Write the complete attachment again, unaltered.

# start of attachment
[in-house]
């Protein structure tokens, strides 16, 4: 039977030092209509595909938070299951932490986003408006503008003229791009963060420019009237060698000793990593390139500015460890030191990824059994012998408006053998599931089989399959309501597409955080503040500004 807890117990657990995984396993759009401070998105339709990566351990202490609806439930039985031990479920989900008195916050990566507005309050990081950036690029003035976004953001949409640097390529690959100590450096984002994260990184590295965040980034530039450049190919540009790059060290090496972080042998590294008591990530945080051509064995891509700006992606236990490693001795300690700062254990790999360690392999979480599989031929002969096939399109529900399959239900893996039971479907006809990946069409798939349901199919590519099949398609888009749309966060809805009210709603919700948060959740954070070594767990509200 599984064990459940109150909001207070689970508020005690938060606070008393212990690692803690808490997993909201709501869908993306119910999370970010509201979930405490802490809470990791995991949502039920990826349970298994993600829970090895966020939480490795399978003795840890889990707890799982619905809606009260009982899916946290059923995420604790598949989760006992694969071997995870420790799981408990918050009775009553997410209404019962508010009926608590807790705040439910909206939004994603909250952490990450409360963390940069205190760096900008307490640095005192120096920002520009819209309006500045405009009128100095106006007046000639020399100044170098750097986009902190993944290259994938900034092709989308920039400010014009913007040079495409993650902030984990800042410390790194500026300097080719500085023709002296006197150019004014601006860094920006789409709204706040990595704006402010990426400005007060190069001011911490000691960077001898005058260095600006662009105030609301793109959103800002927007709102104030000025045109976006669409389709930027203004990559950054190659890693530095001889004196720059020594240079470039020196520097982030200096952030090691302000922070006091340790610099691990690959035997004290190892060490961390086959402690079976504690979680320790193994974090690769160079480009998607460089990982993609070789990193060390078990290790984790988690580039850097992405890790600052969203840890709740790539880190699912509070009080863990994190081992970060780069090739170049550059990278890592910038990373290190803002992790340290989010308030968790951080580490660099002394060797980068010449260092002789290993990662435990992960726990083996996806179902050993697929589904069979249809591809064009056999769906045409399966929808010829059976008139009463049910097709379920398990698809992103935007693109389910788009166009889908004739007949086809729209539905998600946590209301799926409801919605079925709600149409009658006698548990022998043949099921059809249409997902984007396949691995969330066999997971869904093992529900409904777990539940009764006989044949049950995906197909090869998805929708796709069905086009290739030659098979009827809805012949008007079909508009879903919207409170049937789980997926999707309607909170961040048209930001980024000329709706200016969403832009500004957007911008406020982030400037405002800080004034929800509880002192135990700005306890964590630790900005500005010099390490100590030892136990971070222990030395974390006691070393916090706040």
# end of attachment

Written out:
[in-house]
């Protein structure tokens, strides 16, 4: 039977030092209509595909938070299951932490986003408006503008003229791009963060420019009237060698000793990593390139500015460890030191990824059994012998408006053998599931089989399959309501597409955080503040500004 807890117990657990995984396993759009401070998105339709990566351990202490609806439930039985031990479920989900008195916050990566507005309050990081950036690029003035976004953001949409640097390529690959100590450096984002994260990184590295965040980034530039450049190919540009790059060290090496972080042998590294008591990530945080051509064995891509700006992606236990490693001795300690700062254990790999360690392999979480599989031929002969096939399109529900399959239900893996039971479907006809990946069409798939349901199919590519099949398609888009749309966060809805009210709603919700948060959740954070070594767990509200 599984064990459940109150909001207070689970508020005690938060606070008393212990690692803690808490997993909201709501869908993306119910999370970010509201979930405490802490809470990791995991949502039920990826349970298994993600829970090895966020939480490795399978003795840890889990707890799982619905809606009260009982899916946290059923995420604790598949989760006992694969071997995870420790799981408990918050009775009553997410209404019962508010009926608590807790705040439910909206939004994603909250952490990450409360963390940069205190760096900008307490640095005192120096920002520009819209309006500045405009009128100095106006007046000639020399100044170098750097986009902190993944290259994938900034092709989308920039400010014009913007040079495409993650902030984990800042410390790194500026300097080719500085023709002296006197150019004014601006860094920006789409709204706040990595704006402010990426400005007060190069001011911490000691960077001898005058260095600006662009105030609301793109959103800002927007709102104030000025045109976006669409389709930027203004990559950054190659890693530095001889004196720059020594240079470039020196520097982030200096952030090691302000922070006091340790610099691990690959035997004290190892060490961390086959402690079976504690979680320790193994974090690769160079480009998607460089990982993609070789990193060390078990290790984790988690580039850097992405890790600052969203840890709740790539880190699912509070009080863990994190081992970060780069090739170049550059990278890592910038990373290190803002992790340290989010308030968790951080580490660099002394060797980068010449260092002789290993990662435990992960726990083996996806179902050993697929589904069979249809591809064009056999769906045409399966929808010829059976008139009463049910097709379920398990698809992103935007693109389910788009166009889908004739007949086809729209539905998600946590209301799926409801919605079925709600149409009658006698548990022998043949099921059809249409997902984007396949691995969330066999997971869904093992529900409904777990539940009764006989044949049950995906197909090869998805929708796709069905086009290739030659098979009827809805012949008007079909508009879903919207409170049937789980997926999707309607909170961040048209930001980024000329709706200016969403832009500004957007911008406020982030400037405002800080004034929800509880002192135990700005306890964590630790900005500005010099390490100590030892136990971070222990030395974390006691070393916090706040």